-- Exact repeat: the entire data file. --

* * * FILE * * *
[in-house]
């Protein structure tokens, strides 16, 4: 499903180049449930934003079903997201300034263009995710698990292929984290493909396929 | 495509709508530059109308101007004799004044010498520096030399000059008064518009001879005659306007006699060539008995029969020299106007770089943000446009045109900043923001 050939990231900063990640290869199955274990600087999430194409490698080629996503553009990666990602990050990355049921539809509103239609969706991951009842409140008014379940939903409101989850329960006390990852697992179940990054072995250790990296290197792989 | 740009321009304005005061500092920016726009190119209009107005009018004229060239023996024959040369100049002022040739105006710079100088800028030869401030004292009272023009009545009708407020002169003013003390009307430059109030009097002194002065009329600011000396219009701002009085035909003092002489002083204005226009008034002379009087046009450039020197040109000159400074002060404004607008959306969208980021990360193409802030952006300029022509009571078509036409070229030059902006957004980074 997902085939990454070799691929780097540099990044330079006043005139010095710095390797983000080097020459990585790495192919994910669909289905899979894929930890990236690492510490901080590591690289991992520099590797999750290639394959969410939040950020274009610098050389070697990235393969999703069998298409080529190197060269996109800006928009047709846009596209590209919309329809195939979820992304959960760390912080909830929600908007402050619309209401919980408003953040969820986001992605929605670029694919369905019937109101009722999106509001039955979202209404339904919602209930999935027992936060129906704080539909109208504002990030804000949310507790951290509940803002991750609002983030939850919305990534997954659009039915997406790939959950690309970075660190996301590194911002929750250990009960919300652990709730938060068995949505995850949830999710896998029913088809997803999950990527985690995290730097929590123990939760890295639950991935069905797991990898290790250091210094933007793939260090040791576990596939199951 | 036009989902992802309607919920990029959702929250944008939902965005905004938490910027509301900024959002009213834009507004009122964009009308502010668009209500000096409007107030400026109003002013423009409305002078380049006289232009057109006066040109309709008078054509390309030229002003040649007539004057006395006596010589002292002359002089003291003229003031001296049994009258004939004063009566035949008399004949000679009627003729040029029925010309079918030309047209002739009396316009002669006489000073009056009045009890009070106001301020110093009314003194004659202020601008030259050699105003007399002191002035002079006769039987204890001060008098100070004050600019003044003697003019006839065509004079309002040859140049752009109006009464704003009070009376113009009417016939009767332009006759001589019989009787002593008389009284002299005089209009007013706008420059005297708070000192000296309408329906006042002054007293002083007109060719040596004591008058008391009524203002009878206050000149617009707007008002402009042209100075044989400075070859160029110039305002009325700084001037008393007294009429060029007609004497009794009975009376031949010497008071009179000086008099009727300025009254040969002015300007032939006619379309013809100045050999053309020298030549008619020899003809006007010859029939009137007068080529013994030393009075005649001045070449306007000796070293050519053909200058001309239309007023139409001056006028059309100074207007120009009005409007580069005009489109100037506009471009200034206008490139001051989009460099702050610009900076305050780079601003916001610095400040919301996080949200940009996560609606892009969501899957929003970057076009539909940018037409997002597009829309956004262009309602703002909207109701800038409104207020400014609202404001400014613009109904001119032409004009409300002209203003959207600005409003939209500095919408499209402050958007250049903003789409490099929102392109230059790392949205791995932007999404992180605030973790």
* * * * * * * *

[in-house]
């Protein structure tokens, strides 16, 4: 499903180049449930934003079903997201300034263009995710698990292929984290493909396929 | 495509709508530059109308101007004799004044010498520096030399000059008064518009001879005659306007006699060539008995029969020299106007770089943000446009045109900043923001 050939990231900063990640290869199955274990600087999430194409490698080629996503553009990666990602990050990355049921539809509103239609969706991951009842409140008014379940939903409101989850329960006390990852697992179940990054072995250790990296290197792989 | 740009321009304005005061500092920016726009190119209009107005009018004229060239023996024959040369100049002022040739105006710079100088800028030869401030004292009272023009009545009708407020002169003013003390009307430059109030009097002194002065009329600011000396219009701002009085035909003092002489002083204005226009008034002379009087046009450039020197040109000159400074002060404004607008959306969208980021990360193409802030952006300029022509009571078509036409070229030059902006957004980074 997902085939990454070799691929780097540099990044330079006043005139010095710095390797983000080097020459990585790495192919994910669909289905899979894929930890990236690492510490901080590591690289991992520099590797999750290639394959969410939040950020274009610098050389070697990235393969999703069998298409080529190197060269996109800006928009047709846009596209590209919309329809195939979820992304959960760390912080909830929600908007402050619309209401919980408003953040969820986001992605929605670029694919369905019937109101009722999106509001039955979202209404339904919602209930999935027992936060129906704080539909109208504002990030804000949310507790951290509940803002991750609002983030939850919305990534997954659009039915997406790939959950690309970075660190996301590194911002929750250990009960919300652990709730938060068995949505995850949830999710896998029913088809997803999950990527985690995290730097929590123990939760890295639950991935069905797991990898290790250091210094933007793939260090040791576990596939199951 | 036009989902992802309607919920990029959702929250944008939902965005905004938490910027509301900024959002009213834009507004009122964009009308502010668009209500000096409007107030400026109003002013423009409305002078380049006289232009057109006066040109309709008078054509390309030229002003040649007539004057006395006596010589002292002359002089003291003229003031001296049994009258004939004063009566035949008399004949000679009627003729040029029925010309079918030309047209002739009396316009002669006489000073009056009045009890009070106001301020110093009314003194004659202020601008030259050699105003007399002191002035002079006769039987204890001060008098100070004050600019003044003697003019006839065509004079309002040859140049752009109006009464704003009070009376113009009417016939009767332009006759001589019989009787002593008389009284002299005089209009007013706008420059005297708070000192000296309408329906006042002054007293002083007109060719040596004591008058008391009524203002009878206050000149617009707007008002402009042209100075044989400075070859160029110039305002009325700084001037008393007294009429060029007609004497009794009975009376031949010497008071009179000086008099009727300025009254040969002015300007032939006619379309013809100045050999053309020298030549008619020899003809006007010859029939009137007068080529013994030393009075005649001045070449306007000796070293050519053909200058001309239309007023139409001056006028059309100074207007120009009005409007580069005009489109100037506009471009200034206008490139001051989009460099702050610009900076305050780079601003916001610095400040919301996080949200940009996560609606892009969501899957929003970057076009539909940018037409997002597009829309956004262009309602703002909207109701800038409104207020400014609202404001400014613009109904001119032409004009409300002209203003959207600005409003939209500095919408499209402050958007250049903003789409490099929102392109230059790392949205791995932007999404992180605030973790």